Lwanga made the directive following the reported cases of Marburg that has so far claimed one.

    Catholics shake hands during mass while others hug as a sign of peace.

  13. acardnal says:

    I just heard the the World Health Organization (WHO) is forecasting 10,000 Ebola deaths per WEEK in West Africa. *** 10,000*** I think it is time for Masses to be said for the dead, the ill and families.

  14. Ceile De says:

    Is that a picture of the equipment for handling yesterday’s relatio?

  15. The Chicken says that extraordinary form parishes would be most likely to survive Ebola on account of their lower attendance, but actually, I’ve been to many ordinary form parishes with even lower attendance.

  16. papaefidelis says:

    But Father! But Father! Is it not possible, as well, for a bishop to make use of the terrible, media-driven fear of contagious diseases (real or imaginary) to put an end to hand-holding during the Pater Noster AND hand-shaking during the Signum Pacis AND general distribution of the Precious Blood all in ONE FELL SWOOP? Perish the thought! Think of the children and how some people’s entire faith is predicated upon how many people shake their hands. {shudder}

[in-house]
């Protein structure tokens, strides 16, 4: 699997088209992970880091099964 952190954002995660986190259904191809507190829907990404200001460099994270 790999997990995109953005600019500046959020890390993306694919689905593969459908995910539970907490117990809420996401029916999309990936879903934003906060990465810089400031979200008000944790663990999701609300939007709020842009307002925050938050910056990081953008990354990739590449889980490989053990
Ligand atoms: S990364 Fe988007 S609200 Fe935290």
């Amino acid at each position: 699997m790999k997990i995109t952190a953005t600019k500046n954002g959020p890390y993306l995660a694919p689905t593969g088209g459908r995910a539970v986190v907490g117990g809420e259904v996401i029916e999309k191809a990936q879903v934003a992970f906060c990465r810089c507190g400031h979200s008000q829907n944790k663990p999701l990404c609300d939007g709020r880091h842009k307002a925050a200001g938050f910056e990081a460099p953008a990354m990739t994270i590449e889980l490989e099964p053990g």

17. Bea says:

    I’ve been worrying about this, myself. I know a priest in the Dallas area.

  18. Norah says:

    I wonder if the Ebola scare will prompt the Greek Orthodox to change the way they distribute Holy Communion: Host and precious blood on spoon placed into the mouth – only one spoon is used.
    I seem to remember that they didn’t change their distribution practise during thev”swine flu” scare

    I don’t know how other orthodox distribute Holy Communion.

  19. acardnal says:

    One person has died from Ebola in he U.S. ONE PERSON! Calm down. Have a drink. Watch the MLB playoffs.

  20. Traductora says:

    Er…if they’re worried about ebola, shouldn’t they stop “the cup”? There’s a much greater chance of infection through the “cup” and the Handshake of Peace.

  21. chantgirl says:

    Masked Chicken- Given how many young children are at a typical EF Mass, it would probably spread more quickly among EF communities. More than one of mine has attempted to cut teeth on the pew in front of them before I could pry them away!